After his much celebrated 2015 studio album, “Wolflight”, which cracked the top 40 in the UK and top 50 in Germany upon release, Steve Hackett has done something unusual for his new live release – he filmed and recorded it in Liverpool.“When InsideOut told me that I could film a gig on the British leg of the 2015 tour for release, I thought that we should do it away from London. My last three DVDs have been done at venues in the city – Shepherd's Bush Empire ('Fire & Ice', 2011), Hammersmith Apollo ('Genesis Revisited: Live At Hammersmith', 2013) and the Royal Albert Hall ('Genesis Revisited: Live At The Royal Albert Hall', 2013). I felt doing it in Liverpool had a certain ring to it. This is an extraordinary city and the Philharmonic Hall is an extraordinary venue. Besides, it's not as if Liverpool is known for having any good music – there's never been a good band from there. Ha!”
Hackett's love for Liverpool goes back to his time with Genesis, as he attests.
“We played there a few times in the '70s, and the fans have always been very good to me there. And as a huge Beatles fans, I also know the landmarks there, such as Penny Lane and Strawberry Fields. I have been on the Magical Mystery Tour. So, the city means a lot to me from that point of view as well. The Beatles set the benchmark for all of us who have followed; we take our imagination from them.”
Hackett's own career is hugely expansive, and the challenge for him was to put together a live set for last year's tour (dubbed' 'Acolyte To Wolflight With Genesis Revisited') that best represented the many facets of his acclaimed work.
“We did two sets, which came to about three hours in total, with a brief interval between them. That was good for losing weight! For the past two or three years I have been concentrating on the Genesis period. But a lot of people have also been asking me to play my solo stuff, which is very gratifying. 'Wolflight' sold very well for me and got an excellent reaction, so I obviously wanted to feature songs from this in the performance. It was also the 40th anniversary of my first solo album, 'Voyage Of The Acolyte', therefore it was fitting to acknowledge that landmark. And the solo set built from there. It wasn't an easy job to decide what to include, but I think there was a good balance between old and new.”
The second set saw Hackett paying tribute to his Genesis era, and included songs he hadn't performed live for many years.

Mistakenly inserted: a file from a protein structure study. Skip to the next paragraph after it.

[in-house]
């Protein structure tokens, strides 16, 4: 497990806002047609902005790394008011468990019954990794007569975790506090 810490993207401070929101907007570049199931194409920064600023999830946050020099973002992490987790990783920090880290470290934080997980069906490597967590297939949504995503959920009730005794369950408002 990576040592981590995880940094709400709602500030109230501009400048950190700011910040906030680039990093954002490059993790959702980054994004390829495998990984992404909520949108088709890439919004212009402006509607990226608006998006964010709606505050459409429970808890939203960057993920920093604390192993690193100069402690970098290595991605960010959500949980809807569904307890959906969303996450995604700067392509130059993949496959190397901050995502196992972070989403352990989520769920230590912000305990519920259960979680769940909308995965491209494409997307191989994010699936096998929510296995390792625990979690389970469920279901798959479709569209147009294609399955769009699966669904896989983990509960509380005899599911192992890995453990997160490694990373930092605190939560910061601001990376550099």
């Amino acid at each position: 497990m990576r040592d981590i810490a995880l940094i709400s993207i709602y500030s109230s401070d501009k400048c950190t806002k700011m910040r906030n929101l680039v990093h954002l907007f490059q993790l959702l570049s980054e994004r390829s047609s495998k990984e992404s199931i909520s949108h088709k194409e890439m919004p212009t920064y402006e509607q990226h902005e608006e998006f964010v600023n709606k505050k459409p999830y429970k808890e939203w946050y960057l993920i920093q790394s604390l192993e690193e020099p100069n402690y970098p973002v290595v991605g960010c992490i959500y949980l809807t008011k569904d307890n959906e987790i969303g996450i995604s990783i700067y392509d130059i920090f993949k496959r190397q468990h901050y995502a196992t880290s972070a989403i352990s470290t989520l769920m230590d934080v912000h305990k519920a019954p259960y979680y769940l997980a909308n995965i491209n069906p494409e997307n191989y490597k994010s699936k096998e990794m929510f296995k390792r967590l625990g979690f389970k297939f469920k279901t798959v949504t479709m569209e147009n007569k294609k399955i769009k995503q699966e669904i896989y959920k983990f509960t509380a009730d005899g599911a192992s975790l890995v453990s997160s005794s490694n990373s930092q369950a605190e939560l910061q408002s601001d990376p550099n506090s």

“I did 'Get 'Em Out By Friday' and 'Cinema Show', for instance. The latter has been asked for by a lot of people, and it was a great workout for all of us onstage. This is such an iconic song, both rhythmically and keyboardistically!
What have always born in mind when choosing the songs is what they mean to the fans. Time has a way of turning them into an emotional calendar for people. These songs take on an importance and become part of their lives. So, when I do them live, authenticity is important. I am aware that what I have to do is find a connection between nostalgia and what things can sound like in a contemporary setting. There's clearly room for interpretation, but to go for something like a jazz wig out... that would be totally wrong!”
Amanda Lehmann guests on 'Shadow Of The Hierophant', a song which perfectly represents Hackett's philosophy for the way an old favourite should be performed in a modern context.
“For personal reasons, Amanda could only do a few shows on the tour. But when she was able to make it, as on this night, we do the full version of the track, and she sung it wonderfully. What we did was turn the end into an extended drum solo, to showcase Gary O'Toole, and it's remarkable how well this went down. It brought the house down every night, and was the perfect way to end the first set.”
A multi-camera shoot, this was done with no prior rehearsals, but Hackett had every confidence in the people he was working with.
“Paul Green, who did the filming and editing, is someone I've worked with before. And because of his experience with me, he had a handle on how it was gonna go. He was also been very innovative. He used one particular technique to show what Gary was doing on drums, and it is an unusual effect I have never seen before. The drums seem to arc, because of the lens he's using. It gives a very different perspective to the whole viewing experience.
The backdrop we used comes across as an art deco hanging cinema curtain, and that is going to look very striking on the screen.”
The audio has been mixed by Ben Fenner, who does the live sound for the band, and is someone who Hackett implicitly trusts.“I have worked with him for a long time, and wanted to wait for him to be available. He always does an excellent job.”
The acoustics in the Philharmonic Hall were very impressive on the night, albeit rather challenging.
“They were very, very live, which was great of course. But it also meant that I could hear the sound bouncing off the back wall. In fact, all of us onstage were unsure which band we were actually playing along with, because of this acoustic effect. There appeared to be two, with a slight delay. This meant was that we all had to be on our mettle, which was no bad thing.”
What you hear in the mix, though, is exactly what the band sounded like on the night. There has been no extensive 'fixing' in the studio, as sometimes happens with a supposedly live recording.
Finally, how does Hackett feel this DVD will come across to fans? “It will be a totally immense experience!”